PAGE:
With a mighty <AF833653-1B6390@126.96.36.199>,
email@example.com uttered these wise words...
> If you have some evidence, then give it to us! [ I wish academic
> Comp. Sci. were more interested in some practical basic questions
> like that, but it's not an exciting project, and nobody is interested
> in funding it. The same goes for some cross-language productivity
> studies larger than making a button. These are things that would
> take a lot of work, would have a clear scientific benefit, and are
> totally boring and unsexy research. ]
This is why I recommend looking at Dylan, and the implementations:
Gwydion looks like a research project for an industrial strength
development system. Hardly a pure CS endeavour.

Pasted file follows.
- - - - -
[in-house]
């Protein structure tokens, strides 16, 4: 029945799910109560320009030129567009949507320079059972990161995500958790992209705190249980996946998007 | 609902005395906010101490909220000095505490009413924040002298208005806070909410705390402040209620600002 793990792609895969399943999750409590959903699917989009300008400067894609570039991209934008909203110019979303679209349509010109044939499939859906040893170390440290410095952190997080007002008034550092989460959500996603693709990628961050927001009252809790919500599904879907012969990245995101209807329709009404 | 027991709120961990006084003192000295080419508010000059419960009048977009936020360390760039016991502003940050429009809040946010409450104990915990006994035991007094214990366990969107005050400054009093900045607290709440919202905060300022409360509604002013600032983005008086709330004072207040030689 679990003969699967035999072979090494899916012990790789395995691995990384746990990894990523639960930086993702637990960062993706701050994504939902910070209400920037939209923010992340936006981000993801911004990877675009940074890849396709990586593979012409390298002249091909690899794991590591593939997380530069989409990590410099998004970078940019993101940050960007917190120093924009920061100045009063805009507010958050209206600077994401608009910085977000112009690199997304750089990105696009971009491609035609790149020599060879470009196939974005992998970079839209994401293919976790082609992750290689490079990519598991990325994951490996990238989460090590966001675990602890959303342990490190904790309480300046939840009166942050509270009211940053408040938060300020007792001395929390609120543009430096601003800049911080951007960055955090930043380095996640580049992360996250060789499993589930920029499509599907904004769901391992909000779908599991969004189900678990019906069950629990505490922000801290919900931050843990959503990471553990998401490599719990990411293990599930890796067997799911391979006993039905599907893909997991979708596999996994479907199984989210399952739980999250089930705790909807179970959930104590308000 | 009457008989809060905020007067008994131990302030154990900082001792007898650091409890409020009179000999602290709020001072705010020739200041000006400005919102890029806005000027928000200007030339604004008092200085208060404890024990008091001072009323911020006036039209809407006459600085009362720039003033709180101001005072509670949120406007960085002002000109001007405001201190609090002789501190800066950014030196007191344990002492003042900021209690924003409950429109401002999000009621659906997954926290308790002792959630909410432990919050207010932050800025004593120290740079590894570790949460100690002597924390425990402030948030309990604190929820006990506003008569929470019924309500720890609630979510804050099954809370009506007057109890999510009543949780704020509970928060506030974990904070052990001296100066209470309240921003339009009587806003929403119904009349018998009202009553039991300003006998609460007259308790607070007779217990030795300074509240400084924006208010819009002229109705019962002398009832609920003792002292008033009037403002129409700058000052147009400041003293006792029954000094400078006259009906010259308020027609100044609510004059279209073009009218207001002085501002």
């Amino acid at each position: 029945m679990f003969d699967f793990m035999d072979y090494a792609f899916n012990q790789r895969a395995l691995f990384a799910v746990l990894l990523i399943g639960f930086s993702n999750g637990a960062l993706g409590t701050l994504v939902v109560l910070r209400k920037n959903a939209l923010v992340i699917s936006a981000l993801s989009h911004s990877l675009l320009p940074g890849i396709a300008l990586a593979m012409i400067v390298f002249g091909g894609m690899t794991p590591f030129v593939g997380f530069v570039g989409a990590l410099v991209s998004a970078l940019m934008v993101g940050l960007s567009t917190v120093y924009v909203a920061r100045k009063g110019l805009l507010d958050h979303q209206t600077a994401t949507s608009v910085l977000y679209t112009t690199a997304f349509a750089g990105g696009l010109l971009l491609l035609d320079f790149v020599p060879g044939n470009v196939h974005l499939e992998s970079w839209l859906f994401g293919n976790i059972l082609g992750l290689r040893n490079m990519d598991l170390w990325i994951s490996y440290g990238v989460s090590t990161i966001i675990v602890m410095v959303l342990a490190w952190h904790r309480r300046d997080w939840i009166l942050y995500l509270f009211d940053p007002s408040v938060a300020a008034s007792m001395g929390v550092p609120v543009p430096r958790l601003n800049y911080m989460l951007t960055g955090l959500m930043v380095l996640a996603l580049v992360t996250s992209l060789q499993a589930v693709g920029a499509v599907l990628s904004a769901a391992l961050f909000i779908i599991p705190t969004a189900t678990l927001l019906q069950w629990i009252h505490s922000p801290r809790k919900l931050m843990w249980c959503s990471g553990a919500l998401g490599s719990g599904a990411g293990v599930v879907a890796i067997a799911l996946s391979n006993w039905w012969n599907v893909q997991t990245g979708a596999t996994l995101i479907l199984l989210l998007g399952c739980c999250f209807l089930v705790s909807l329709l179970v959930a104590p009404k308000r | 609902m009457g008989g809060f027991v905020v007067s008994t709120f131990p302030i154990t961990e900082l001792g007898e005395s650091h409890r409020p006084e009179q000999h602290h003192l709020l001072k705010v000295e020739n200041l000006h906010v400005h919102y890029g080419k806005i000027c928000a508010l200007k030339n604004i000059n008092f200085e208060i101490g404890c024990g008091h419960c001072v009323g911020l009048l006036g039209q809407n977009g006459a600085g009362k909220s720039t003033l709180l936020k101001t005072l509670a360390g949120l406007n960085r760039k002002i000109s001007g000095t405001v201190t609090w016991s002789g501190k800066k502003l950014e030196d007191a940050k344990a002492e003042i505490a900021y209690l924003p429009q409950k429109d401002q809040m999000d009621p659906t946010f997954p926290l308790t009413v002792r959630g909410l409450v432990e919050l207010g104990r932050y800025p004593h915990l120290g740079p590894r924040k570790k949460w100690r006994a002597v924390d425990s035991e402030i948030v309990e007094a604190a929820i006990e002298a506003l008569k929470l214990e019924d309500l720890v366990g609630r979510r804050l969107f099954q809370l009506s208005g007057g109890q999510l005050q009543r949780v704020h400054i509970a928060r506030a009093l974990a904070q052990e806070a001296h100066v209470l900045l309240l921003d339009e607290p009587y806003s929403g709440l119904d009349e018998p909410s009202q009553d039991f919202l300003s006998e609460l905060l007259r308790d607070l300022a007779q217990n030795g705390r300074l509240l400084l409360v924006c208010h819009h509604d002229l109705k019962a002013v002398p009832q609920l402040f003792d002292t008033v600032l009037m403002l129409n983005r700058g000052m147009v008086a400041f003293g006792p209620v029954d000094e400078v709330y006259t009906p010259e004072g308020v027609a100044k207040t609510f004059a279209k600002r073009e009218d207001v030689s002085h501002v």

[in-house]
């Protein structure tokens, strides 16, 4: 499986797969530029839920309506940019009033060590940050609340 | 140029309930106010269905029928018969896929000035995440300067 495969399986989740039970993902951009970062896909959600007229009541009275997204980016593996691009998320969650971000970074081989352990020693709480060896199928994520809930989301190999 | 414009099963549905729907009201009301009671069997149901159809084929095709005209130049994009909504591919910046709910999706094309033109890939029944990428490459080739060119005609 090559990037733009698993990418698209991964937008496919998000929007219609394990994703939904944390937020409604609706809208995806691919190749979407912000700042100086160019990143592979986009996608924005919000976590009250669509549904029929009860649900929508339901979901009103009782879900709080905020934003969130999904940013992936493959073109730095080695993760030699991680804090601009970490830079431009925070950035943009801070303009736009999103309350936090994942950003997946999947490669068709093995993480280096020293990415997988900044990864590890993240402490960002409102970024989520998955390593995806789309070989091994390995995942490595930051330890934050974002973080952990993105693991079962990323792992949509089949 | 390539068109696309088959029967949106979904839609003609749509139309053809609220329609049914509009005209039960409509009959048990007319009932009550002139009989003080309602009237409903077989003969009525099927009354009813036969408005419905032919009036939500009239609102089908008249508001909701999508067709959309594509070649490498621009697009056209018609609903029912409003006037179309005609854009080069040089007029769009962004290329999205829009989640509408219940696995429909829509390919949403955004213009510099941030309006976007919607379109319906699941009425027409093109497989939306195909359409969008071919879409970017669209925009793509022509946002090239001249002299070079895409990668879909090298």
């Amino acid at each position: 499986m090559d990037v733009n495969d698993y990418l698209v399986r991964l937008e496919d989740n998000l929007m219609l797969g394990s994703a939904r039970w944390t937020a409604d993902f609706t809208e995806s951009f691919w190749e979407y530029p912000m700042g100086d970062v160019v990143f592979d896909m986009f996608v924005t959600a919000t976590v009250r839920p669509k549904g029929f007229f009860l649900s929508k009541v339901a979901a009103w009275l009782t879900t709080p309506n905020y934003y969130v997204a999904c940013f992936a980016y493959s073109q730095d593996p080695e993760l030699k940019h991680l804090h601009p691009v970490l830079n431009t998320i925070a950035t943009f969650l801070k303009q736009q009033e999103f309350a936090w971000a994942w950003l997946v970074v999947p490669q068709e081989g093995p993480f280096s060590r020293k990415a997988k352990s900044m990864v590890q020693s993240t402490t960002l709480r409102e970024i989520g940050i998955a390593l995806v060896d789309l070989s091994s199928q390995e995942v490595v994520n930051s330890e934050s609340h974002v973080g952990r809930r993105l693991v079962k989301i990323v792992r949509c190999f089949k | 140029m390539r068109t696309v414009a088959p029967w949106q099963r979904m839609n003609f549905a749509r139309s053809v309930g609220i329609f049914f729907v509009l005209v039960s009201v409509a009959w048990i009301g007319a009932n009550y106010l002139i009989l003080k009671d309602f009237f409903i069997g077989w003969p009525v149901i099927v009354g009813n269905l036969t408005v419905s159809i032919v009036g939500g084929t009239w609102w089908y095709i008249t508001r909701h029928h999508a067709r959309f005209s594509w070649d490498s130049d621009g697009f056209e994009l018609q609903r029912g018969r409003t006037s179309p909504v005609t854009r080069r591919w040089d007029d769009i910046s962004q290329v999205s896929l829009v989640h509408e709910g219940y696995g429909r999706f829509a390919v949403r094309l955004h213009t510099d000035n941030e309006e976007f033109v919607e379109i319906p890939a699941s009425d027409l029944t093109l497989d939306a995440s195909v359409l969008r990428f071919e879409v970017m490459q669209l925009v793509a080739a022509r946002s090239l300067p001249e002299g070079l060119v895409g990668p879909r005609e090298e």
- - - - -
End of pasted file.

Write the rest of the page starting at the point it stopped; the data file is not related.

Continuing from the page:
Perhaps this is close to what you're looking for? It could be used in
a cross-language study, if such a thing were done. It could also make
previous studies outdated. The state of the art is always changing.
Anyway, well said. Some of us using Lisp (or even more functional
languages) are just looking for good tools. CS may have no more of an
influence on our choice of Lisp than anyone chosing Tcl.
Followups set to comp.lang.dylan.
<URL:http://www.wildcard.demon.co.uk/> You can never browse enough
Martin Rodgers | Programmer and Information Broker | London, UK
Please note: my email address is gubbish.